ENVEO IT GmbH would like to advertise the newly released scientific data portal at http://cryoportal.enveo.at, which provides convenient functionality for searching, viewing, visualising and downloading satellite based products for ice sheets, glaciers and seasonal snow.
Products are freely available for download after simple registration. We will frequently update and extend the data sets on the portal.
The products are generated by ENVEO and several partners in various projects, funded by ESA, EC and national agencies. In order to further improve the portal and its usability, your feedback is very welcome.
For more information, contact Thomas Nagler and the ENVEO Team (firstname.lastname@example.org)
- read more
30 September 2016:
Following a competitive hiring process with various highly qualified candidates, the International Arctic Science Committee (IASC) is happy to announce that Dr. Allen Pope will be IASC´s new Executive Secretary as of 01 January 2017.
Before coming to IASC, Dr. Allen Pope held positions as a research scientist at the National Snow and Ice Data Center (University of Colorado Boulder) and the Polar Science Center (University of Washington) where he researched remote sensing of glaciers. He also was a visiting scientist at Dartmouth College where he taught a course on Polar remote sensing. Allen holds a Ph.D. and a M.Phil. in Polar Studies from Cambridge University where he worked on multispectral remote sensing of Arctic glaciers and conducted glaciological fieldwork in Antarctica, Iceland, Svalbard, Sweden, Alaska, Canada, and Nepal. He has worked extensively with a range of international scientific organizations, including as a council member of the American Geophysical Union and president of the Association of Polar Early Career Scientists. You can find out more about Allen and his research at https://about.me/allenpope. He also enjoys sharing and discussing polar science with the public and tweets @PopePolar.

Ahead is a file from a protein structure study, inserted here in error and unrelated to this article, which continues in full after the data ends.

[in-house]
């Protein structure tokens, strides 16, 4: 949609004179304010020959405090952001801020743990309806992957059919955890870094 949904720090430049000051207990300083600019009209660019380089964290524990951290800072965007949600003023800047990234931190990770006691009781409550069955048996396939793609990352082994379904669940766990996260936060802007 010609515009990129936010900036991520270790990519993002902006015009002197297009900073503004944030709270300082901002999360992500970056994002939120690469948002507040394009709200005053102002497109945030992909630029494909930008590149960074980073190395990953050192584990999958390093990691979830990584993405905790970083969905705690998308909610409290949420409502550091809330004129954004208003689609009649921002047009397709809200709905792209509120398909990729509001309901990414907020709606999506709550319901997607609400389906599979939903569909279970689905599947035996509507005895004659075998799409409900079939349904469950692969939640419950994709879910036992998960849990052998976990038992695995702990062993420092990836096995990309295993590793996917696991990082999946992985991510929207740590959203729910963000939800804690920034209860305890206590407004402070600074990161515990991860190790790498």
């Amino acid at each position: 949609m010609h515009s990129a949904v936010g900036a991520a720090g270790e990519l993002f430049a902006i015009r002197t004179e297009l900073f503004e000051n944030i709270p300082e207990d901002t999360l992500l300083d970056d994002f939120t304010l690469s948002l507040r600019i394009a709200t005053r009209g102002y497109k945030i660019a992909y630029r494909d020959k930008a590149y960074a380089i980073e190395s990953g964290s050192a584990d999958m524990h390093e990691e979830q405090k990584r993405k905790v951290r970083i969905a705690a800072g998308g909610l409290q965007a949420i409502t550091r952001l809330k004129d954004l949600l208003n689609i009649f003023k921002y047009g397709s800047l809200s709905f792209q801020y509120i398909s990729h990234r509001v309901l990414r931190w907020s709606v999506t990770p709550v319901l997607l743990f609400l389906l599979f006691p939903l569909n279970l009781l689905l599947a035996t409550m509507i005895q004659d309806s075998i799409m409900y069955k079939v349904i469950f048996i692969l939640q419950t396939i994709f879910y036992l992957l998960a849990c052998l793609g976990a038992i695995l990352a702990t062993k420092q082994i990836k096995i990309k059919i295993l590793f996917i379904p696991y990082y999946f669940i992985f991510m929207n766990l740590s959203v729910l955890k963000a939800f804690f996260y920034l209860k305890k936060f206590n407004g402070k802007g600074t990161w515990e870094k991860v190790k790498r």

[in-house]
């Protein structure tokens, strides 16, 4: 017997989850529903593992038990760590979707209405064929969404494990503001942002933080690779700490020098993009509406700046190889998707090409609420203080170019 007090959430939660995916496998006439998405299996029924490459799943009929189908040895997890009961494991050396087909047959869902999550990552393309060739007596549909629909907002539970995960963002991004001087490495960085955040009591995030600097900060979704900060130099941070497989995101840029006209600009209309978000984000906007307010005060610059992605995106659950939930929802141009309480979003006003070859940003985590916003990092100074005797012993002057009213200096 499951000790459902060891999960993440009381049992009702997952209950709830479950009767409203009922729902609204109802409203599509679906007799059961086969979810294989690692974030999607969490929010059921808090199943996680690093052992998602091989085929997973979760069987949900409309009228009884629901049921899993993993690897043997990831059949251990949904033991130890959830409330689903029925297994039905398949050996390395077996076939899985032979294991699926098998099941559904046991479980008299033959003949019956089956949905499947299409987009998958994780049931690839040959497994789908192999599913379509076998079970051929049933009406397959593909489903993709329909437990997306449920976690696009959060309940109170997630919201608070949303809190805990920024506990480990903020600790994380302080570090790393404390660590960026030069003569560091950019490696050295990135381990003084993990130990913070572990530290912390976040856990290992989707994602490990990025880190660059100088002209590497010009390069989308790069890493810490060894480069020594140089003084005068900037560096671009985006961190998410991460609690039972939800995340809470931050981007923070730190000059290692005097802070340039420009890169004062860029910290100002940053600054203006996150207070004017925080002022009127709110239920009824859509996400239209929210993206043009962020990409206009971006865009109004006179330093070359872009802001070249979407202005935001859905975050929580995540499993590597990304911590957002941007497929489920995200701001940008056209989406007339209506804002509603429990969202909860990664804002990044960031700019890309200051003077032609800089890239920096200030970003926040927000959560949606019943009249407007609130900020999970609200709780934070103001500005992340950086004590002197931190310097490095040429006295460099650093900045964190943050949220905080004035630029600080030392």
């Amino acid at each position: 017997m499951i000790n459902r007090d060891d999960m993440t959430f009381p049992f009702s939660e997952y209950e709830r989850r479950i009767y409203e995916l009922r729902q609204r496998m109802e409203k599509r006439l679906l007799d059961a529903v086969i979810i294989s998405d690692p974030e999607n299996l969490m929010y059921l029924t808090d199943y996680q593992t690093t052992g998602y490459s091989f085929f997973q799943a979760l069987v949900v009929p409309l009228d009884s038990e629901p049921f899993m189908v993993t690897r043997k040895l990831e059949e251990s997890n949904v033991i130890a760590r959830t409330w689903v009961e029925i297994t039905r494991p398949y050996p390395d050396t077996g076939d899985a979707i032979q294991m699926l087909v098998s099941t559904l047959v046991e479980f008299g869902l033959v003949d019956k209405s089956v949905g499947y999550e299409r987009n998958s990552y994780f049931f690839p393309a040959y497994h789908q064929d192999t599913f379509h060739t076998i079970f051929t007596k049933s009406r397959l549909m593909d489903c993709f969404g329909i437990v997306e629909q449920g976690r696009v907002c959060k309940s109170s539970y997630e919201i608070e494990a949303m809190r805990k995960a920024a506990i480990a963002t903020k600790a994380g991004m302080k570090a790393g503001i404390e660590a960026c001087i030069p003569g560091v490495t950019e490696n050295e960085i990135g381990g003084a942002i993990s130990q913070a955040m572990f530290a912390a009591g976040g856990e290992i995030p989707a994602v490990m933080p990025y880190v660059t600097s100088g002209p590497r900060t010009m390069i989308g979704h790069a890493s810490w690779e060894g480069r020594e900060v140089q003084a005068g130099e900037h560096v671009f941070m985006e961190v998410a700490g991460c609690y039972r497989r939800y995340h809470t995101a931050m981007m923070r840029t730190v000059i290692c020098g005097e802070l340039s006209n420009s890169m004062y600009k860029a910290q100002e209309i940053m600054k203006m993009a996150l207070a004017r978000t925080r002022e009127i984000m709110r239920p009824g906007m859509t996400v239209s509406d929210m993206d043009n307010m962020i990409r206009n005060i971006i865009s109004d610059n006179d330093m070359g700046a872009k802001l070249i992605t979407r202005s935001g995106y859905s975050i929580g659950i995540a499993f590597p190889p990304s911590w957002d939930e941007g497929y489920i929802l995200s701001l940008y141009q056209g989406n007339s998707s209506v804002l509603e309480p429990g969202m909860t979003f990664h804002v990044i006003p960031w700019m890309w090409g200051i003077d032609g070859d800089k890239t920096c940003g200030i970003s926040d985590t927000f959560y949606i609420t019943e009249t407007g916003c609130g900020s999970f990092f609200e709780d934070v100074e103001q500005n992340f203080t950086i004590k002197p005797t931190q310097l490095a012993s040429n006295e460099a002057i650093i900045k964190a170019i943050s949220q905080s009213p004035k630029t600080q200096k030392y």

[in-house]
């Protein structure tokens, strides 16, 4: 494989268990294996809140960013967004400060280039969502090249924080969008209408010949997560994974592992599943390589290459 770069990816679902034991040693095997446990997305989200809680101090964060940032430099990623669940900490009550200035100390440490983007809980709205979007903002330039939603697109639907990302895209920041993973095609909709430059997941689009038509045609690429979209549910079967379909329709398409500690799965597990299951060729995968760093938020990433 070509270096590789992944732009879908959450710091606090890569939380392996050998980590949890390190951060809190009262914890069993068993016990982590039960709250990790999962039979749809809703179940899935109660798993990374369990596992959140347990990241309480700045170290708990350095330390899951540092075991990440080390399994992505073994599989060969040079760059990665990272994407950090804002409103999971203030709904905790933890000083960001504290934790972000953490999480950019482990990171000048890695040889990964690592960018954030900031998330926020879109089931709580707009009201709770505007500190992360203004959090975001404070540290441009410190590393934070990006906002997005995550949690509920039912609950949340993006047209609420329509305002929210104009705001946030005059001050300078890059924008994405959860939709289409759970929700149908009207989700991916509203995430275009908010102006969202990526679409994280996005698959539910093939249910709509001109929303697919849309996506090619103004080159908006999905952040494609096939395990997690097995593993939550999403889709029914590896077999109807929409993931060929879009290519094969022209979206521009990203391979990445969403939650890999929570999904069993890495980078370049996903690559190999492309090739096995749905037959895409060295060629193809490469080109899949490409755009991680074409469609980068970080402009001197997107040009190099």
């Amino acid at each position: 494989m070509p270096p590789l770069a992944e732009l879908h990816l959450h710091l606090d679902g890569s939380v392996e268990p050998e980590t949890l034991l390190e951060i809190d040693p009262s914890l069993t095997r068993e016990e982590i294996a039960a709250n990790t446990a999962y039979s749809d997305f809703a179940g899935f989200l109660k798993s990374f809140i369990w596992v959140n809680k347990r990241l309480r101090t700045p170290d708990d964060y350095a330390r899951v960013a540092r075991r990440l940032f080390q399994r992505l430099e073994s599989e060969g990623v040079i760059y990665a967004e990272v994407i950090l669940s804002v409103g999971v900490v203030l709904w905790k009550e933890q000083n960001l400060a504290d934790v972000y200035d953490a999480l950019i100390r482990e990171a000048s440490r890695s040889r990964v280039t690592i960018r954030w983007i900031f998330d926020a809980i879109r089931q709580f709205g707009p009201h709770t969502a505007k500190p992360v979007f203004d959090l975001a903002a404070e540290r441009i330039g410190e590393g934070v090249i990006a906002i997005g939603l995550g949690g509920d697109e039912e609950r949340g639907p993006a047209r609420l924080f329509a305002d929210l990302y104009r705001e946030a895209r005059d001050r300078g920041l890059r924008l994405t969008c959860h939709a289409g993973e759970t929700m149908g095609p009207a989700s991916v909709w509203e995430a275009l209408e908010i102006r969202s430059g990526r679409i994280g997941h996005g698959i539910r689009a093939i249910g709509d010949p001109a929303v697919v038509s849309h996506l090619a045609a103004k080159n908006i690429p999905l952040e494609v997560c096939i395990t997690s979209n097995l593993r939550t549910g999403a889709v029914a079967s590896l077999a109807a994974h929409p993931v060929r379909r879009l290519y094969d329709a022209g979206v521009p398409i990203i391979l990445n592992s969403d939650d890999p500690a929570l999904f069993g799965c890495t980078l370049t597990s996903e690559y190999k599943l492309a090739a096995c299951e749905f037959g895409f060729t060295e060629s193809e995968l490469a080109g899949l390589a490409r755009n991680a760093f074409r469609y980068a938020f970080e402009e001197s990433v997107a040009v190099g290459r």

Dr. Pope has also worked with SCAR in a number of ways over the past few years and we look forward to working with him and IASC in his new capacity.
SCAR would also like to take this opportunity to thank the outgoing IASC Executive Secretary, Dr. Volker Rachold, for his many years of service to IASC and the Arctic Research Community. Under Volker’s leadership we continued to develop a great working relationship between SCAR and IASC and accomplished much together. Volker helped to spur many of the International Polar Year activities together with SCAR and we wish him well in his new endeavors.- read more
28 September 2016:
The Association of Polar Early Career Scientists (APECS) and the Alfred Wegener Institute (AWI) Helmholtz Centre for Polar and Marine Research are pleased to announce that the APECS International Directorate will be hosted by AWI at its research centre in Potsdam, Germany for five years from February 2017. A Memorandum of Understanding (MoU) was signed between both this week. The staff of the APECS International Directorate at AWI will include the APECS Executive Director, Dr. Gerlis Fugmann, and Heike Midleja as new half-time APECS Administrative Assistant (currently Administrative Assistant for the International Arctic Science Committee (IASC)).
The APECS is an international and interdisciplinary organization for undergraduate and graduate students, postdoctoral researchers, early faculty members, educators and others with interests in the polar and alpine regions and the wider cryosphere. By providing networking and career development opportunities, APECS’ activities aim to: a) raise the profile of polar research; b) develop effective leaders in research, education and outreach; and c) stimulate interdisciplinary and international research collaborations. To achieve this, APECS works with many partners in the international polar research community and has, among others, close connections with IASC and SCAR, with whom it has had a Memorandum of Understanding since 2008.
SCAR would like to take this opportunity to thank UiT The Arctic University of Norway, the Norwegian Polar Institute and the Research Council of Norway for their years of support in hosting the APECS International Directorate.- read more
We are pleased to share with you the publication of the latest issue of the Asian Forum for Polar Sciences (AFoPS) newsletter. Highlights in this issue include an update on a special meeting to discuss AFoPS in the next decade, APS’ New Website, CHINARE32, JARE58 Training, Thailand’s New MOUs, and Korea-Chile Cooperation.
- read more